The Eastern Great Lakes region covers 51,000 square km of land, and is home to 15 million people. This region is rich in natural resources, industry and agriculture, and forms the heartland of both Canada and the United States. The development of this region has a history that is closely tied to waterways, and the development of canals that promoted growth and prosperity. The St. Lawrence Seaway connects Western and Eastern Great Lakes to the St Lawrence River and the Gulf of Saint Lawrence. The New York State Canal and the St. Lawrence Seaway were linked by the Oswego canal and provided a shorter route for cargo via barges to New York City. The New York State (NYS) Barge Canal and the St. Lawrence Seaway provided pathways for the settlement of the Eastern Great Lakes. Lake Erie drains into Lake Ontario via the Niagara River but the river was not navigable due to the obstacles of Niagara Falls and the Niagara Escarpment. Until the 1820s ships could not travel into Lake Erie. It was not possible to engineer a bypass of Niagara Falls with a series of locks due to the 100 m high Niagara escarpment. This escarpment obstacle to Niagara River navigation was overcome in 1829 with the completion of the first of four Welland Canals with locks 40 kilometers west of the Niagara River through the glacial till and alluvium that overlays the Niagara Escarpment. This permitted ocean going ships to enter Lake Erie and to continue on to Lake Michigan, Lake Huron and Lake Superior. The Eastern Great Lake shorelines, river banks and canals are actively eroding as a consequence of high surface water levels and flooding. The settlement of millions of people into the Eastern Great Lakes via the NYS Barge Canal and St. Lawrence Seaway migration pathways have created environmental and natural resource risks and challenges. These challenges and risks include deterioration of the Fourth Welland Canal and the need to replace it with the Fifth Welland Canal, industrial and urban wastewater disposal, shoreline, river bank and canal erosion as results of high water levels, the building of structures on the shoreline banks, invasive species and flooding.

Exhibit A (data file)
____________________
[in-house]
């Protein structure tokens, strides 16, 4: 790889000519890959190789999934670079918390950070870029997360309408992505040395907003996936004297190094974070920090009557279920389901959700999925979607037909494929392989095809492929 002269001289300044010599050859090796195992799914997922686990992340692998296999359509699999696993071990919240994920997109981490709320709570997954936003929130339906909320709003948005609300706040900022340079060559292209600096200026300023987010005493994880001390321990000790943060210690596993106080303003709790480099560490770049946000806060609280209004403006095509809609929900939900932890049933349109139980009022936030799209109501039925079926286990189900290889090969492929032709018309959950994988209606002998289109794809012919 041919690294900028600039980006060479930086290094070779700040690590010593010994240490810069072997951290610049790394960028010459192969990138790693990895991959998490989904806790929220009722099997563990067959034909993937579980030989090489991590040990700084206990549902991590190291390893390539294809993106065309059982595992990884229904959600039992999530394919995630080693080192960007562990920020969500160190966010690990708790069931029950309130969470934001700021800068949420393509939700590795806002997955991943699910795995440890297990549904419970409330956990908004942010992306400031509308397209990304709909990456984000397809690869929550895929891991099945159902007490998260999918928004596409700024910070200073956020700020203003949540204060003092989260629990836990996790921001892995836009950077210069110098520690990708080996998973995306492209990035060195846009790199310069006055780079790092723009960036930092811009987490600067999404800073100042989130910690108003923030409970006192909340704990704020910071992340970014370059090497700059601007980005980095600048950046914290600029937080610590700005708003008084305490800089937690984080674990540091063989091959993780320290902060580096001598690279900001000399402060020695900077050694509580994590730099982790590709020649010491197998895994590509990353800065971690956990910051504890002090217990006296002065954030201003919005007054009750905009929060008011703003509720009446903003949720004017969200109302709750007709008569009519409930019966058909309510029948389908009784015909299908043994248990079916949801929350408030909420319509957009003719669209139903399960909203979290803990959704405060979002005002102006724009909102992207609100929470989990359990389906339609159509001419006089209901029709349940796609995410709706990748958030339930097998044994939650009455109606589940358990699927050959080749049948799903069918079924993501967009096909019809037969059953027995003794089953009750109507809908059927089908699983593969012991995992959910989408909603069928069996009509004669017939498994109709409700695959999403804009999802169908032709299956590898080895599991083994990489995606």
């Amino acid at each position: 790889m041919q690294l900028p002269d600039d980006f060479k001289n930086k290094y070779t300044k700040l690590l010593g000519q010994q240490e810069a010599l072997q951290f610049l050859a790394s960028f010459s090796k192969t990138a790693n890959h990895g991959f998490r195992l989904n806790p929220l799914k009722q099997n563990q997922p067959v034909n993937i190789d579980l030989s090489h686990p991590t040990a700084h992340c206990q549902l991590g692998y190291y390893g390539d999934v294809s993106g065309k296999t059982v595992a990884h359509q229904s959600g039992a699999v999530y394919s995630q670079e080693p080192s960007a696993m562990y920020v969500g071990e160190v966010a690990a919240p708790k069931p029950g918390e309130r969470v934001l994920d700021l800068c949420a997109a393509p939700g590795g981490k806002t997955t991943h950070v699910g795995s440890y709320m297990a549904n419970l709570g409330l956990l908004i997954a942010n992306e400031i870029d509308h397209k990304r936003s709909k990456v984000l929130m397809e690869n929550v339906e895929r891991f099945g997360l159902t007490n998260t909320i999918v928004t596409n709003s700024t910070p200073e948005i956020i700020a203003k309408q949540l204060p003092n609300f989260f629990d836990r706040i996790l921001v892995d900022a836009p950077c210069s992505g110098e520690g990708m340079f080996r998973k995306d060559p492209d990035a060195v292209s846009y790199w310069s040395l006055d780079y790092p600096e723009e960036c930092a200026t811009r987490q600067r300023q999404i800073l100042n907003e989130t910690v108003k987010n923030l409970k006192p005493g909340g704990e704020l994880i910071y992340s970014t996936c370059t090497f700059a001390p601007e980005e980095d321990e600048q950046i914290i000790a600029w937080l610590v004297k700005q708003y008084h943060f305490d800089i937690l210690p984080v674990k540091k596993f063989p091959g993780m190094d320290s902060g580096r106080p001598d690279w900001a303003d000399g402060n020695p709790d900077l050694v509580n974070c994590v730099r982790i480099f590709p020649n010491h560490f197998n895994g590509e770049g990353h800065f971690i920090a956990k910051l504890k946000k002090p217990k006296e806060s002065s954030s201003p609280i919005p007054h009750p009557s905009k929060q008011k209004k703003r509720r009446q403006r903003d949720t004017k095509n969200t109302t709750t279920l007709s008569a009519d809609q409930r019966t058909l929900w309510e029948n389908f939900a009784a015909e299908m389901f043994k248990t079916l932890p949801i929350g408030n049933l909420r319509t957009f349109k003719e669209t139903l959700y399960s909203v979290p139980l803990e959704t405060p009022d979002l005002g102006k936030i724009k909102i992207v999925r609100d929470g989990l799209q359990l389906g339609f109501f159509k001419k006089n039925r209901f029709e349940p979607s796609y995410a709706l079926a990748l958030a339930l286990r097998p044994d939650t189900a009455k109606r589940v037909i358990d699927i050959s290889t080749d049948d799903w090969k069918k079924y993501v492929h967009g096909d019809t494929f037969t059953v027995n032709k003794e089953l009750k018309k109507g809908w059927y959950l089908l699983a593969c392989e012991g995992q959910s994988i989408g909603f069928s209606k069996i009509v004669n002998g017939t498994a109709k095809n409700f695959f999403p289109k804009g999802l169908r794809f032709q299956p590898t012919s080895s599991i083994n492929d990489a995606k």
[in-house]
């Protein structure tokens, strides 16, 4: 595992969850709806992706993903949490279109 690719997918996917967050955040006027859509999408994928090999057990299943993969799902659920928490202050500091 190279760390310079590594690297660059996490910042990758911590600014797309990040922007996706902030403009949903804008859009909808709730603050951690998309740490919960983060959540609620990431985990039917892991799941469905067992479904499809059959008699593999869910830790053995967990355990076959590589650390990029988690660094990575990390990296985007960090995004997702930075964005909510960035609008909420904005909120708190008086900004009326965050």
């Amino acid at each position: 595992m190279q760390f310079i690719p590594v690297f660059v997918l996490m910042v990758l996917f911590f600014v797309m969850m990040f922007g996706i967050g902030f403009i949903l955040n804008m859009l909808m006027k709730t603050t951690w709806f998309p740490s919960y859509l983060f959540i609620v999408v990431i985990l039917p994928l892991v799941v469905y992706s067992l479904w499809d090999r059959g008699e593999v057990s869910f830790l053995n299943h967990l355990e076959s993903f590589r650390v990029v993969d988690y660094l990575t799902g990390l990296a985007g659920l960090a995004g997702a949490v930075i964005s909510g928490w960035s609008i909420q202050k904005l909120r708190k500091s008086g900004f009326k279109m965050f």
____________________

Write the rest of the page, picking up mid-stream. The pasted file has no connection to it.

Copied from a google search. Rich (PT-2)
 
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Here is a long explanation with some history showing that there were available options for the two schooners:

The Eastern Great Lakes region covers 51,000 square km of land, and is home to 15 million people. This region is rich in natural resources, industry and agriculture, and forms the heartland of both Canada and the United States. The development of this region has a history that is closely tied to waterways, and the development of canals that promoted growth and prosperity. The St. Lawrence Seaway connects Western and Eastern Great Lakes to the St Lawrence River and the Gulf of Saint Lawrence. The New York State Canal and the St. Lawrence Seaway were linked by the Oswego canal and provided a shorter route for cargo via barges to New York City. The New York State (NYS) Barge Canal and the St. Lawrence Seaway provided pathways for the settlement of the Eastern Great Lakes. Lake Erie drains into Lake Ontario via the Niagara River but the river was not navigable due to the obstacles of Niagara Falls and the Niagara Escarpment. Until the 1820s ships could not travel into Lake Erie. It was not possible to engineer a bypass of Niagara Falls with a series of locks due to the 100 m high Niagara escarpment. This escarpment obstacle to Niagara River navigation was overcome in 1829 with the completion of the first of four Welland Canals with locks 40 kilometers west of the Niagara River through the glacial till and alluvium that overlays the Niagara Escarpment. This permitted ocean going ships to enter Lake Erie and to continue on to Lake Michigan, Lake Huron and Lake Superior. The Eastern Great Lake shorelines, river banks and canals are actively eroding as a consequence of high surface water levels and flooding. The settlement of millions of people into the Eastern Great Lakes via the NYS Barge Canal and St. Lawrence Seaway migration pathways have created environmental and natural resource risks and challenges. These challenges and risks include deterioration of the Fourth Welland Canal and the need to replace it with the Fifth Welland Canal, industrial and urban wastewater disposal, shoreline, river bank and canal erosion as results of high water levels, the building of structures on the shoreline banks, invasive species and flooding.